Sun | Aug 20, 2017

Gov't senator says Commish out of his depth, demands immediate resignation

Published:Sunday | July 3, 2016 | 7:51 PM
Charles Sinclair ... For the Commissioner to have interpreted the proposal to cauterize the run away murder rate with a State of Emergency to mean it being the panacea to fix the problem is disingenuous to say the least.

Government Senator Charles Sinclair has released a statement calling for the Police Commissioner Dr Carl Williams to resign saying he is "out of his depth" in the anti-crime fight.

Sinclair, a former mayor of Montego Bay, says it appears that the Commissioner does not understand how the proposal for a state of emergency in St James could help to cut crime.

Since the start of the year, 129 people have been killed in St James, 24 more than the tally for the corresponding period last year.

"It is becoming clearer by the day that the Commissioner of Police is out of his depth," Sinclair said Sunday night.

A day earlier the Commissioner rejected the proposal for a state of emergency in St James as an effective measure to halt the murder rate there, saying the problem is social.

READ: Commish says state of emergency will not fix MoBay crime 

"For him to have interpreted the proposal to cauterise the run away murder rate with a State of Emergency to mean it being the panacea to fix the problem is disingenuous to say the least," Sinclair said.

"If those are in fact the words of the Commissioner of Police, it is my considered opinion that he should forthwith hand in his resignation to the Police Service Commission forthwith or alternately it should be demanded by said Commission, as it is clear that he does not appreciate the situation existing in the Parish of Saint James," he said.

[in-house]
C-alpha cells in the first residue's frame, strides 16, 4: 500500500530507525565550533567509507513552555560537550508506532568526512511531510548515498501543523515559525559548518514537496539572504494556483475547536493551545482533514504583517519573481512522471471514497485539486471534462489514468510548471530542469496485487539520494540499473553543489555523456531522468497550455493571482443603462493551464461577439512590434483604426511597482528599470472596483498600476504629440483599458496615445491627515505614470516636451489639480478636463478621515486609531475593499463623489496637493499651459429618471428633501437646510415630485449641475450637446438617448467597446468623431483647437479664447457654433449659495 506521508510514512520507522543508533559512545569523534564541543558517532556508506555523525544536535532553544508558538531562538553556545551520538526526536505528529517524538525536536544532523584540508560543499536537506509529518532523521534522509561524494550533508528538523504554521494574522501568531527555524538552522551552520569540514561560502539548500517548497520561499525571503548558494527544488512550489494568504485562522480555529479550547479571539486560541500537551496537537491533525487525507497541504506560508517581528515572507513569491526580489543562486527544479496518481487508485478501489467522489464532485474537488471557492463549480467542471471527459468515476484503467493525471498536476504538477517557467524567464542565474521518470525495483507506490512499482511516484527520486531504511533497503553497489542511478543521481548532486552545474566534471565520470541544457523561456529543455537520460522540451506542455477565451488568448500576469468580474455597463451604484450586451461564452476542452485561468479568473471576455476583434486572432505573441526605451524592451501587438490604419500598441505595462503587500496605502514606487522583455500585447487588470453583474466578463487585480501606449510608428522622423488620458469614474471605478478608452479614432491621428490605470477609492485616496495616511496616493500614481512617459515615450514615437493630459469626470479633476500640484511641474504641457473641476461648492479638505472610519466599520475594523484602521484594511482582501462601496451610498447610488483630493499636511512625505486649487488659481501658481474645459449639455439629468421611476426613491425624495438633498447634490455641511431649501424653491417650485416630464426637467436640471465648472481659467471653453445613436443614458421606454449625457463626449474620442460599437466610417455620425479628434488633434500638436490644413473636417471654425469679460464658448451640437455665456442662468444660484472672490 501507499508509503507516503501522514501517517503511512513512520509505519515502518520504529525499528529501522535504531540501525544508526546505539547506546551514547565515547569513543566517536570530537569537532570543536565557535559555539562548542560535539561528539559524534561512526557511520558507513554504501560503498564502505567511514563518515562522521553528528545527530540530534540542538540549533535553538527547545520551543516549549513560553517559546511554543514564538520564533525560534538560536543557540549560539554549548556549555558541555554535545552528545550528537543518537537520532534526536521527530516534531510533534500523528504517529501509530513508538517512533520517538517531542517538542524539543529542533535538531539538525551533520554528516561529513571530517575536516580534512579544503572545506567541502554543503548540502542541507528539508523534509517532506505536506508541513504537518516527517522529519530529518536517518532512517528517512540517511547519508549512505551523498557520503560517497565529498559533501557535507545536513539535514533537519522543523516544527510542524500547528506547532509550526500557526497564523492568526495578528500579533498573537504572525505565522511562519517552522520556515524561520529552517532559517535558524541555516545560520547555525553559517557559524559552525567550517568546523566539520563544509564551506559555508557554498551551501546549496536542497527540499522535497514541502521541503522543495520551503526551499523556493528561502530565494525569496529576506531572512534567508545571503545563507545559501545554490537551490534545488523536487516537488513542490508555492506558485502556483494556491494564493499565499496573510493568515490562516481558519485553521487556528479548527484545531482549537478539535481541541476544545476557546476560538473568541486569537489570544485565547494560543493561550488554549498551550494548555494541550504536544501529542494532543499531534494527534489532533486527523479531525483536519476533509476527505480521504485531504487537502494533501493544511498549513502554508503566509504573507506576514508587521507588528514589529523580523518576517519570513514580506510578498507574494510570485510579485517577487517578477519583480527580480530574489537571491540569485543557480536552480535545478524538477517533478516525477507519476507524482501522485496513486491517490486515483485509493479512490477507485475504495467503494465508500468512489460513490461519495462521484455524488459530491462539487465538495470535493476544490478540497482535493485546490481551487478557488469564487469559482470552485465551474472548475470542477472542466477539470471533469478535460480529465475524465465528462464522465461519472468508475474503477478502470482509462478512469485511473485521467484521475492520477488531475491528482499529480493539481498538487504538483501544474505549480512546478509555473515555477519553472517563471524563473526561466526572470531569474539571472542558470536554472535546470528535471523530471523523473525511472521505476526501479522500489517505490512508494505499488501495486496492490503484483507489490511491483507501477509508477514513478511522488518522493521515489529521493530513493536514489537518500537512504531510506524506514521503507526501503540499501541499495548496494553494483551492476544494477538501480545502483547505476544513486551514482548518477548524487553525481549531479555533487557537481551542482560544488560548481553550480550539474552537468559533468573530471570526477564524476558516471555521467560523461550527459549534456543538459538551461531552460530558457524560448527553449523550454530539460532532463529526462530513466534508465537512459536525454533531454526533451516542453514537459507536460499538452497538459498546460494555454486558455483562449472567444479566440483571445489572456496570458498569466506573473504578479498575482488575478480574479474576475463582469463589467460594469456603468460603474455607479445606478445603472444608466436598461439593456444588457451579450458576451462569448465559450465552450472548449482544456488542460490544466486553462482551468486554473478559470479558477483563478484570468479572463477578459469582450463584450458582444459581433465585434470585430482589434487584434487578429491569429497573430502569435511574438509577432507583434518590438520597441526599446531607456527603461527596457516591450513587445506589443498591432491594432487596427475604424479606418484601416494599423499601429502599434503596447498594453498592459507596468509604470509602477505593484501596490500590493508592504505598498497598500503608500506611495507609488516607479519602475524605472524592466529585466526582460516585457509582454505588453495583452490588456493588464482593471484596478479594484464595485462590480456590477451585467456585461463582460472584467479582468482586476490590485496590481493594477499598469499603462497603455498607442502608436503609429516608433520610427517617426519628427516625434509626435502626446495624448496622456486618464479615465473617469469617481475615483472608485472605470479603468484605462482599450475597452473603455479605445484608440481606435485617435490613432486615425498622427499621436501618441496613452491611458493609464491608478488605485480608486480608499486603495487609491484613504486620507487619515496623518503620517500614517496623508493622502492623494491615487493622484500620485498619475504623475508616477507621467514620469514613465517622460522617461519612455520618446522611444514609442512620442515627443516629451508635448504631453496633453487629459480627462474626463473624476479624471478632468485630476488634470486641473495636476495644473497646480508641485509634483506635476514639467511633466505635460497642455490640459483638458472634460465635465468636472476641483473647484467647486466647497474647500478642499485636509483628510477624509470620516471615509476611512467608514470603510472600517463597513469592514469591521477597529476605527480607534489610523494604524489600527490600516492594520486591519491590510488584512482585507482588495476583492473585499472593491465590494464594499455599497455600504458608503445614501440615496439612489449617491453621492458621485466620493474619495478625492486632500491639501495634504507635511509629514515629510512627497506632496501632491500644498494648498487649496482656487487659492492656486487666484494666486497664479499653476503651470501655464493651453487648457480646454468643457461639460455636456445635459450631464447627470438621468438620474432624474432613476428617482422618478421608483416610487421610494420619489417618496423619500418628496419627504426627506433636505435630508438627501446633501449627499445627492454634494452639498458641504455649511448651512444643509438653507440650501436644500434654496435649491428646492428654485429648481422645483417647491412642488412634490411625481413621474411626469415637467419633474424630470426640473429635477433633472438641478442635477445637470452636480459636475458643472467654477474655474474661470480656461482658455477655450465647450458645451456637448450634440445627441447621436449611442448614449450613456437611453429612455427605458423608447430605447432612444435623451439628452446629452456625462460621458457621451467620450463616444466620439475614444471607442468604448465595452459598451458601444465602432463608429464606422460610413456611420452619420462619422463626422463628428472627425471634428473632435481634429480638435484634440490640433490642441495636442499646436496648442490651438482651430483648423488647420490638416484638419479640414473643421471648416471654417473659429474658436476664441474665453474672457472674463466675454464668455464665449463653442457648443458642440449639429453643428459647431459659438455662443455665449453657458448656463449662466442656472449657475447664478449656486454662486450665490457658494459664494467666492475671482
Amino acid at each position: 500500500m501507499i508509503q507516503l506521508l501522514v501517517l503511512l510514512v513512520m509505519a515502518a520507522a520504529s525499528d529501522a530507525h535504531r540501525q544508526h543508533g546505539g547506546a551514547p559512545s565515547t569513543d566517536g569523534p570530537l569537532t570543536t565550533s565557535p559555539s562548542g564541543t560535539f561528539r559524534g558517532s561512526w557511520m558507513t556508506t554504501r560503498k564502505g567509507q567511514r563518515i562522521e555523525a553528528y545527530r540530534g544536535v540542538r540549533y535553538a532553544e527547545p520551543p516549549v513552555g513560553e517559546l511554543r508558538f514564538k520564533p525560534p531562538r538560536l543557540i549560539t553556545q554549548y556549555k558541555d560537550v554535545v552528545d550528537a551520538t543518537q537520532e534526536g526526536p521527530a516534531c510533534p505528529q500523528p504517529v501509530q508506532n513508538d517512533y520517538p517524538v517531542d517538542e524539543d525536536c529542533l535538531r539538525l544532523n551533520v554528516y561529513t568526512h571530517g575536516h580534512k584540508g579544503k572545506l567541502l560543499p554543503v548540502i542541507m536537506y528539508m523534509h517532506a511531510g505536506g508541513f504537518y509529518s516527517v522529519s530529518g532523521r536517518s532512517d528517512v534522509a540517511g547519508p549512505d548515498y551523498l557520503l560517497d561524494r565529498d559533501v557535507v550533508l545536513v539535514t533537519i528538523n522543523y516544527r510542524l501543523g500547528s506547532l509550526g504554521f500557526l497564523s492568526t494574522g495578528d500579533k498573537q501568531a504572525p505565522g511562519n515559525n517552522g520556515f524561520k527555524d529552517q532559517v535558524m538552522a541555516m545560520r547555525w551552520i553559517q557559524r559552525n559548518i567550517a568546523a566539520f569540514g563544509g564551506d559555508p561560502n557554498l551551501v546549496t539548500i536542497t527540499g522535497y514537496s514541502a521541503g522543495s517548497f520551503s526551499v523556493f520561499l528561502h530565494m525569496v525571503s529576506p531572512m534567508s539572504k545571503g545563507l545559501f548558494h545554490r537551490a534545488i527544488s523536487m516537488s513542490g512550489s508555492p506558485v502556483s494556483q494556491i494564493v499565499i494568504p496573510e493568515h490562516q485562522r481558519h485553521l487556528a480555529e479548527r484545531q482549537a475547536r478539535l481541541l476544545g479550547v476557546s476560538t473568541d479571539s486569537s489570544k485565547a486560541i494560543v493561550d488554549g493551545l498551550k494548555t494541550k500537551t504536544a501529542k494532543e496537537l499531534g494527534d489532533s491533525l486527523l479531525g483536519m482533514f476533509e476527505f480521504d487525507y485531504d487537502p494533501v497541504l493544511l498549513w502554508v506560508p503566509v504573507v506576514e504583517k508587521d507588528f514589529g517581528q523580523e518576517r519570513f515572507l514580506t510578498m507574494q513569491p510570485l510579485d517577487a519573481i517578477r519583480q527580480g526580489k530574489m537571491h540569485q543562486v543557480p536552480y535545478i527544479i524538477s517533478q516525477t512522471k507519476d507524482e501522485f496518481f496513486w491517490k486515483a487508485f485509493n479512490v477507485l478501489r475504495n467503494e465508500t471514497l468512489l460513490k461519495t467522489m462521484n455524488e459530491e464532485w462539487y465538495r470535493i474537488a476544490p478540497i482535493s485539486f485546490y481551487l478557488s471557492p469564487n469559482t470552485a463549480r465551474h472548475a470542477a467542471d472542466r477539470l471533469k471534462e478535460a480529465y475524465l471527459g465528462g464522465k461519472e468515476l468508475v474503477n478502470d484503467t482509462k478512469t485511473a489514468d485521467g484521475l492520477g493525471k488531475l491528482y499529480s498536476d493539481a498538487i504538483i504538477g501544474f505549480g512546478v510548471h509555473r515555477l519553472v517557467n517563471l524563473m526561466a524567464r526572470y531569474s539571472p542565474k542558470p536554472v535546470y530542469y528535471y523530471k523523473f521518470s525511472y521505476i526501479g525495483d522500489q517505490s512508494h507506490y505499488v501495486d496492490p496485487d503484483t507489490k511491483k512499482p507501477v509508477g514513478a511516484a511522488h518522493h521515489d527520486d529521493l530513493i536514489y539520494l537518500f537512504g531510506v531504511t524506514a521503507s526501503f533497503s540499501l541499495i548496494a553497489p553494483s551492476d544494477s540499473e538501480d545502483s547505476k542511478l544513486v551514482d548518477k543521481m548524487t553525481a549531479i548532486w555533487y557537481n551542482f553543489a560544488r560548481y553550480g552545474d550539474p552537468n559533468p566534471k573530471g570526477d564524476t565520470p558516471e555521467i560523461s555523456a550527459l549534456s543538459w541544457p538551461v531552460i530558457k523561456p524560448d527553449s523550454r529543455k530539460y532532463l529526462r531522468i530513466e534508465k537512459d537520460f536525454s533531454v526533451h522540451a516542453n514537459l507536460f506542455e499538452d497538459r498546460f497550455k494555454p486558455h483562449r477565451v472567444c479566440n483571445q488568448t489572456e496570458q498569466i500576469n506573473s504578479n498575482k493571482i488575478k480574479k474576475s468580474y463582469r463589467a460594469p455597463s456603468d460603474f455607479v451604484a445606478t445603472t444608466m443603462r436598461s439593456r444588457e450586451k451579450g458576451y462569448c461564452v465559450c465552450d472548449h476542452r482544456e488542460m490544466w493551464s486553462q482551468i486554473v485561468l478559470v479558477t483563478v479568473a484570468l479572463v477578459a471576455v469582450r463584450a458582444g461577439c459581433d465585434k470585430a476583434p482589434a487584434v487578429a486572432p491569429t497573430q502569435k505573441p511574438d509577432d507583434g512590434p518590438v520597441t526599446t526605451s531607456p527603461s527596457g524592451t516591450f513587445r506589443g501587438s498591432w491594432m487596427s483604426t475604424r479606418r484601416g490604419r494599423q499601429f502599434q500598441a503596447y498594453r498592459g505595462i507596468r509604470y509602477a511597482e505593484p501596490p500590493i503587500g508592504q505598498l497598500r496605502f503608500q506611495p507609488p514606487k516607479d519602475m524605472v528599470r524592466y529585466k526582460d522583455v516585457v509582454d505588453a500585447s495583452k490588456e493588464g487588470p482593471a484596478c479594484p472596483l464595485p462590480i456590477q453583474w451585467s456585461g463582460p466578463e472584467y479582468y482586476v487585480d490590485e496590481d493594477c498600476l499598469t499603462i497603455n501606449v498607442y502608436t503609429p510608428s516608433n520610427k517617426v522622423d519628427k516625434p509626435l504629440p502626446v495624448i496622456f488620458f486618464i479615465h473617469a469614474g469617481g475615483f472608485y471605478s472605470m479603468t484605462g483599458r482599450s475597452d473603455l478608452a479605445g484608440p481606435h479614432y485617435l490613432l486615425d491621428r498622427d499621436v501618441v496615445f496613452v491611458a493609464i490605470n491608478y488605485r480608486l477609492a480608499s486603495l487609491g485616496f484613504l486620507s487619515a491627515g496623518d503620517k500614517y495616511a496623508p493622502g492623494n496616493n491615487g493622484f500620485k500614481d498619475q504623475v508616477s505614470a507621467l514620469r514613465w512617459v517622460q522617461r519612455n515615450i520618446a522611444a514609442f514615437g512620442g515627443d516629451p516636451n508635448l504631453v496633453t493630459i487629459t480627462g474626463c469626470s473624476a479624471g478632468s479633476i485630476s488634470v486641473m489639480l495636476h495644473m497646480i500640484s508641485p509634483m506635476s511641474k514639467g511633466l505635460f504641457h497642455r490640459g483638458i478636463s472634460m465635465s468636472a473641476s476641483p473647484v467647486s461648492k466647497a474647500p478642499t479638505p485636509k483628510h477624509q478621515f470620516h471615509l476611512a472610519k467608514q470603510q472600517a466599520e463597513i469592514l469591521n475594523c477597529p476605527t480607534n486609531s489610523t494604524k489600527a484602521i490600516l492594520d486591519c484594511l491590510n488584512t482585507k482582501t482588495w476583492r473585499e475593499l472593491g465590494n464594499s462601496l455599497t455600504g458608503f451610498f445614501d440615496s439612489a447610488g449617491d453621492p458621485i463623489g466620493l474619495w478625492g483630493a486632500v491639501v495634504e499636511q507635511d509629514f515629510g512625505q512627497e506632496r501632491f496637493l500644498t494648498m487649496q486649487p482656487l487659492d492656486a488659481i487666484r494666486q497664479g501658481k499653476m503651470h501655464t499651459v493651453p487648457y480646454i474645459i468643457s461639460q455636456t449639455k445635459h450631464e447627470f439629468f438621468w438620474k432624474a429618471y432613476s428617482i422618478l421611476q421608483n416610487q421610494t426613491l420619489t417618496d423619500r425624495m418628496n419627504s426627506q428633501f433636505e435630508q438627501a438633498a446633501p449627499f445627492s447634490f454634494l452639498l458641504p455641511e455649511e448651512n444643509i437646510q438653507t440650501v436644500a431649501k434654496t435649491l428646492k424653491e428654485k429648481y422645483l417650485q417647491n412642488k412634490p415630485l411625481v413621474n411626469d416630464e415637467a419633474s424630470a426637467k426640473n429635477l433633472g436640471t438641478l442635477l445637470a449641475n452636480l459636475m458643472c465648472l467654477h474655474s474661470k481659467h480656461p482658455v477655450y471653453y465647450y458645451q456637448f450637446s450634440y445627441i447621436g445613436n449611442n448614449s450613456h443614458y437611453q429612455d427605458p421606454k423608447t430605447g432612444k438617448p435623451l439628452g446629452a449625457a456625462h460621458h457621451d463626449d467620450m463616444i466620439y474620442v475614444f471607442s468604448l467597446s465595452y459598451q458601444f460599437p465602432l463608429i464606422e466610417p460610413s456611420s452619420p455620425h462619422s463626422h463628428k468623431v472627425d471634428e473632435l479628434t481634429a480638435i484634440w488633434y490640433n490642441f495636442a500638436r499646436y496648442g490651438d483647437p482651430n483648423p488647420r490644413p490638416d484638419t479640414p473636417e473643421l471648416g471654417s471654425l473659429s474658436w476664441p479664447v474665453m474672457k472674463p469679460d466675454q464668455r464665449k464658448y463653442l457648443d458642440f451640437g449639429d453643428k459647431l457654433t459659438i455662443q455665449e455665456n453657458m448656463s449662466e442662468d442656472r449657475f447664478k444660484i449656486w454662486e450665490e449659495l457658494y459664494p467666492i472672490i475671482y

Sinclair, the minority leader of the St James Parish Council, said a state of emergency would reflect a policy decision of the Government, which facilitate the State giving additional powers, human and other forms of resources to the Jamaica Constabulary in the Parish to cauterise the escalating murders.

"At this moment, there is a tremendous fear factor in the citizenry, children are unable to go to school as they are afraid to cross the imaginary boundaries in communities, people are afraid to go out to church, resource and community centres cannot carry on programmes as participants are fearful in going out to the events. If it is not police action that restores calm and peace in the first instance and in the shortest possible time, I don't know what else can do so," he said.